Tar Heels still seeking consistency

By Jason Staples Special to the Times
Posted 12/26/18

So far this season, North Carolina basketball has done its best Dr. Jekyll/Mr. Hyde impression, and the Tar Heels’ last two games are perhaps the best example. Last week’s comfortable win …

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Tar Heels still seeking consistency

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So far this season, North Carolina basketball has done its best Dr. Jekyll/Mr. Hyde impression, and the Tar Heels’ last two games are perhaps the best example. Last week’s comfortable win over Gonzaga demonstrated that when the Tar Heels shoot well, they can beat anyone in the country — particularly if the game is played at a high pace. 

Signs that “Bad Carolina’ still lurked under the surface were still there, however, as the Heels turned the ball over 23 times and allowed Gonzaga to shoot over 50 percent from the field. Saturday’s 80–72 loss to Kentucky featured more of those “Bad Carolina” warts — including 17 turnovers — but without the lights-out shooting and dominance on the boards needed to overcome otherwise sloppy play.

At least theoretically, turnovers are something that can be improved upon with attention over the course of a season. But more concerning is how, like Michigan previously, Kentucky was able to overpower the Tar Heels inside, as the Wildcats outrebounded Carolina 43–33 and held UNC to a season-low five offensive boards.

This is, of course, the same problem that ultimately led to an early exit from last year’s NCAA tournament, as Carolina was overwhelmed by Texas A&M’s front line. 

“We don’t have a big stud like we’ve had at times in the past,” Roy Williams explained in Saturday’s postgame press conference, “but we still have to figure out ways to play and win.”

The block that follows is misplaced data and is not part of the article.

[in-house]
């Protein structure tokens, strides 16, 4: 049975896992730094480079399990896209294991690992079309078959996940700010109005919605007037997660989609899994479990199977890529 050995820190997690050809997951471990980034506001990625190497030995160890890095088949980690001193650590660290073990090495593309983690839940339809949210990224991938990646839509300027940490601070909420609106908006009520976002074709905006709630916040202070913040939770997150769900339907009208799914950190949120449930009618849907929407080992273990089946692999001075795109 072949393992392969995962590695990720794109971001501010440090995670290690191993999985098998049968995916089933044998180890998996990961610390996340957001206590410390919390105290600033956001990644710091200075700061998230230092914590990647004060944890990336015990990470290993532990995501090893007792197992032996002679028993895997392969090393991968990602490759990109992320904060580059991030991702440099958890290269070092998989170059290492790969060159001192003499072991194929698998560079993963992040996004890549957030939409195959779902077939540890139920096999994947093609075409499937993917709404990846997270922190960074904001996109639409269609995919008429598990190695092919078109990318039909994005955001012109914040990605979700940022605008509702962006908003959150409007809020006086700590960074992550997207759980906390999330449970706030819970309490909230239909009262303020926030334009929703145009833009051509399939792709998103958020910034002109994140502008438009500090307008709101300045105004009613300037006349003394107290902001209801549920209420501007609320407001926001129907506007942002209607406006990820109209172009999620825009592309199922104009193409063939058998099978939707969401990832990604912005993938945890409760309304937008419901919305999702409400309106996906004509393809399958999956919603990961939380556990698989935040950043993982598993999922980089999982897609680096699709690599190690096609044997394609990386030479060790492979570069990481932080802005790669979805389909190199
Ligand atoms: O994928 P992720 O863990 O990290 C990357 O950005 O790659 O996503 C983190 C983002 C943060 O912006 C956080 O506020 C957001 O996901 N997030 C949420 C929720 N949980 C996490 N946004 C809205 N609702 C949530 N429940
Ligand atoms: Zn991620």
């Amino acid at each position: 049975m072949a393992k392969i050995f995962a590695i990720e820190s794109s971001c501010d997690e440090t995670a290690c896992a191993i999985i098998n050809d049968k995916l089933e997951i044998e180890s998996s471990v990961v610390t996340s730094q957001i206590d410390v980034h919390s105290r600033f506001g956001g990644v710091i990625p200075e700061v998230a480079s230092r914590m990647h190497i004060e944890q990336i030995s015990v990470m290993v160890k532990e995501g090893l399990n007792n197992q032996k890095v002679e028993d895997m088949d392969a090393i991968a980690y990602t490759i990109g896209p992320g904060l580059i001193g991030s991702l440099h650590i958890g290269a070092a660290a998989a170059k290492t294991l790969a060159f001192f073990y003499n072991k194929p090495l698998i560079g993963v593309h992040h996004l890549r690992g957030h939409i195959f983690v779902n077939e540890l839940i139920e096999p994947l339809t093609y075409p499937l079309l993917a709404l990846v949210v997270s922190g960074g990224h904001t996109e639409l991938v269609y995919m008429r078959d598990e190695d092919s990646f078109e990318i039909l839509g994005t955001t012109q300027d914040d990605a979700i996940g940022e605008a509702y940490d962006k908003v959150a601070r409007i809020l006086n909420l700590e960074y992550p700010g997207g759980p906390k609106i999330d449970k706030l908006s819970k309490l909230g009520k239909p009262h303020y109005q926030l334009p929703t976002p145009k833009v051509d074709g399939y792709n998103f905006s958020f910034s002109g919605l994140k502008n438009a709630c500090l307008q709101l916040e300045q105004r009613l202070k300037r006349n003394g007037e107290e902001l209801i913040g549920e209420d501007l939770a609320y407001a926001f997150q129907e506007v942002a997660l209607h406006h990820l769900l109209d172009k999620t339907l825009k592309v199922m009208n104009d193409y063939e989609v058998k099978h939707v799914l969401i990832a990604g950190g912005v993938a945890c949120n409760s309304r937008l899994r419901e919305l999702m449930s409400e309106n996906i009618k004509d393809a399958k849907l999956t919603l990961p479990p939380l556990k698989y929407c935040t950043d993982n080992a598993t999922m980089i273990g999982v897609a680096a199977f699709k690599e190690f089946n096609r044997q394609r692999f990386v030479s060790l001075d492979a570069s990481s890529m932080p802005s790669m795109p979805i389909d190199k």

Carolina’s small-ball lineups can help neutralize this disadvantage, but that lineup depends on maintaining a fast tempo and is obviously less effective when the Heels aren’t shooting quite as well. And a small lineup simply can’t work if, as Williams lamented, “We couldn’t guard the post. We couldn’t get a rebound.”

This UNC team has shown it can float like a butterfly; if the game is beautiful and fast-paced, they can play with anyone. But styles make fights, and the Heels will have to dig much deeper defensively and get better play from the interior if they’re going to develop the ability to win a half-court slugfest, a capacity that continues to be the big question for this Tar Heel squad.


If there were concerns that Mack Brown had lost his recruiting touch, the early signing period has demonstrated that the old king of North Carolina recruiting still knows a thing or two. Brown was able to convince offensive lineman Triston Miller (Charlotte Country Day) to flip from rival NC State and — even more significantly — flip Sam Howell (Monroe Sun Valley) from Florida State.

Pundits often talk about “signature wins,” and landing Howell — ranked as the nation’s No. 3 quarterback prospect by the 247Sports Composite — provides Brown with a signature recruiting win only three weeks after taking the job, demonstrating proof of concept and signaling future recruits that Carolina is primed to win in the near future under this new staff. Howell is also an early enrollee and will be on campus in January, enabling him to get a head start on learning new offensive coordinator Phil Longo’s system.

In all, UNC managed to sign three of the state’s top 10 recruits: Howell, Miller, and West Mecklenberg wide receiver Khafre Brown, who spent the week building chemistry with Howell preparing for the Shrine Bowl of the Carolinas. 


17,036 — that’s Howell’s career total yards, a North Carolina state record, previously held by Independence’s Chris Leak (16,590 from 1998–2002). Leak went on to win a national championship as a starter in college.  

Jason Staples has covered college football since 2007. You can follow him on Twitter @DocStaples and check out more of his work at InsideCarolina.com.